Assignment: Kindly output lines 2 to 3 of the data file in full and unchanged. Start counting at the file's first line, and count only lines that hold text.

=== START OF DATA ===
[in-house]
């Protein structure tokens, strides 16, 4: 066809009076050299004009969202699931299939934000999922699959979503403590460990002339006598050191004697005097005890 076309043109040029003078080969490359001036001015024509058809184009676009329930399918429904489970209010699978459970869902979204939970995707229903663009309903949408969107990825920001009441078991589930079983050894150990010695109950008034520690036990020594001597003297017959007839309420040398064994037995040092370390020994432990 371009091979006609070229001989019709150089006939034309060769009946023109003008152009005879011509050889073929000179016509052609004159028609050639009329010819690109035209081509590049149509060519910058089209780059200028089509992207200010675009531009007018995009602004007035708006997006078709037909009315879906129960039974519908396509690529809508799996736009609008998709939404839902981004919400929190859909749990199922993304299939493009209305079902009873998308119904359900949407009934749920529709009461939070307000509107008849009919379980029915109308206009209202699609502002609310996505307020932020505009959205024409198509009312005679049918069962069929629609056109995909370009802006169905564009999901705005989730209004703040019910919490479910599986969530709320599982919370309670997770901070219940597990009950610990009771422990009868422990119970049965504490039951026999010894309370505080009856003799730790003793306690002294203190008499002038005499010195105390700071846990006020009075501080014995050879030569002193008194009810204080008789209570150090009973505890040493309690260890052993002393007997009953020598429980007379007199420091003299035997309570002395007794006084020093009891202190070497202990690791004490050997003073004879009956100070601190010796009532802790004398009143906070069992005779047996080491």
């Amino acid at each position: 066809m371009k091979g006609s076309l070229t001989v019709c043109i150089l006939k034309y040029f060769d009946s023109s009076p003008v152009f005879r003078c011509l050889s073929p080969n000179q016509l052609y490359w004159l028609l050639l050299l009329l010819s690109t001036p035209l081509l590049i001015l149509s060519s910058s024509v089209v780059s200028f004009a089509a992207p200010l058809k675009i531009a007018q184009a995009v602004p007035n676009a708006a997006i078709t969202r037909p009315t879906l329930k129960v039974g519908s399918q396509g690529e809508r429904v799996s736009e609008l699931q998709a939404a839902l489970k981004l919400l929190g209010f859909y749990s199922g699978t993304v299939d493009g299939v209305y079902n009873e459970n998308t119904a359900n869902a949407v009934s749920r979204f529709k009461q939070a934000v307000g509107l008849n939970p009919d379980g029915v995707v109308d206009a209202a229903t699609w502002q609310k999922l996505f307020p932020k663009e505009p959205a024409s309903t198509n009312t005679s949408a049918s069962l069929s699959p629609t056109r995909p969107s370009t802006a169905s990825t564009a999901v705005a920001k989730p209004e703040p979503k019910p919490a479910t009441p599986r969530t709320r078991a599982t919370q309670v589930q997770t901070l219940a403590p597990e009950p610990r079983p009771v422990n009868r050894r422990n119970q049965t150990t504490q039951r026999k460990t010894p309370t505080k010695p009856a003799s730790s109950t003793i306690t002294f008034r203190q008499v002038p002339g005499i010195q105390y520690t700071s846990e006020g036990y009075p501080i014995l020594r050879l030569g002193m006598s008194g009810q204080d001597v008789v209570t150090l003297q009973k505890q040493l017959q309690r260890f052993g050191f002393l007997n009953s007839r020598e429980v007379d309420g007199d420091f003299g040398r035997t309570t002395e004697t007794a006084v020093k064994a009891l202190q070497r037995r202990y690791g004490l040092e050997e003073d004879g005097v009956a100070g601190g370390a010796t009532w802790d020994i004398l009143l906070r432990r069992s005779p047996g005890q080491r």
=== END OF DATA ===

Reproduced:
């Protein structure tokens, strides 16, 4: 066809009076050299004009969202699931299939934000999922699959979503403590460990002339006598050191004697005097005890 076309043109040029003078080969490359001036001015024509058809184009676009329930399918429904489970209010699978459970869902979204939970995707229903663009309903949408969107990825920001009441078991589930079983050894150990010695109950008034520690036990020594001597003297017959007839309420040398064994037995040092370390020994432990 371009091979006609070229001989019709150089006939034309060769009946023109003008152009005879011509050889073929000179016509052609004159028609050639009329010819690109035209081509590049149509060519910058089209780059200028089509992207200010675009531009007018995009602004007035708006997006078709037909009315879906129960039974519908396509690529809508799996736009609008998709939404839902981004919400929190859909749990199922993304299939493009209305079902009873998308119904359900949407009934749920529709009461939070307000509107008849009919379980029915109308206009209202699609502002609310996505307020932020505009959205024409198509009312005679049918069962069929629609056109995909370009802006169905564009999901705005989730209004703040019910919490479910599986969530709320599982919370309670997770901070219940597990009950610990009771422990009868422990119970049965504490039951026999010894309370505080009856003799730790003793306690002294203190008499002038005499010195105390700071846990006020009075501080014995050879030569002193008194009810204080008789209570150090009973505890040493309690260890052993002393007997009953020598429980007379007199420091003299035997309570002395007794006084020093009891202190070497202990690791004490050997003073004879009956100070601190010796009532802790004398009143906070069992005779047996080491």
């Amino acid at each position: 066809m371009k091979g006609s076309l070229t001989v019709c043109i150089l006939k034309y040029f060769d009946s023109s009076p003008v152009f005879r003078c011509l050889s073929p080969n000179q016509l052609y490359w004159l028609l050639l050299l009329l010819s690109t001036p035209l081509l590049i001015l149509s060519s910058s024509v089209v780059s200028f004009a089509a992207p200010l058809k675009i531009a007018q184009a995009v602004p007035n676009a708006a997006i078709t969202r037909p009315t879906l329930k129960v039974g519908s399918q396509g690529e809508r429904v799996s736009e609008l699931q998709a939404a839902l489970k981004l919400l929190g209010f859909y749990s199922g699978t993304v299939d493009g299939v209305y079902n009873e459970n998308t119904a359900n869902a949407v009934s749920r979204f529709k009461q939070a934000v307000g509107l008849n939970p009919d379980g029915v995707v109308d206009a209202a229903t699609w502002q609310k999922l996505f307020p932020k663009e505009p959205a024409s309903t198509n009312t005679s949408a049918s069962l069929s699959p629609t056109r995909p969107s370009t802006a169905s990825t564009a999901v705005a920001k989730p209004e703040p979503k019910p919490a479910t009441p599986r969530t709320r078991a599982t919370q309670v589930q997770t901070l219940a403590p597990e009950p610990r079983p009771v422990n009868r050894r422990n119970q049965t150990t504490q039951r026999k460990t010894p309370t505080k010695p009856a003799s730790s109950t003793i306690t002294f008034r203190q008499v002038p002339g005499i010195q105390y520690t700071s846990e006020g036990y009075p501080i014995l020594r050879l030569g002193m006598s008194g009810q204080d001597v008789v209570t150090l003297q009973k505890q040493l017959q309690r260890f052993g050191f002393l007997n009953s007839r020598e429980v007379d309420g007199d420091f003299g040398r035997t309570t002395e004697t007794a006084v020093k064994a009891l202190q070497r037995r202990y690791g004490l040092e050997e003073d004879g005097v009956a100070g601190g370390a010796t009532w802790d020994i004398l009143l906070r432990r069992s005779p047996g005890q080491r």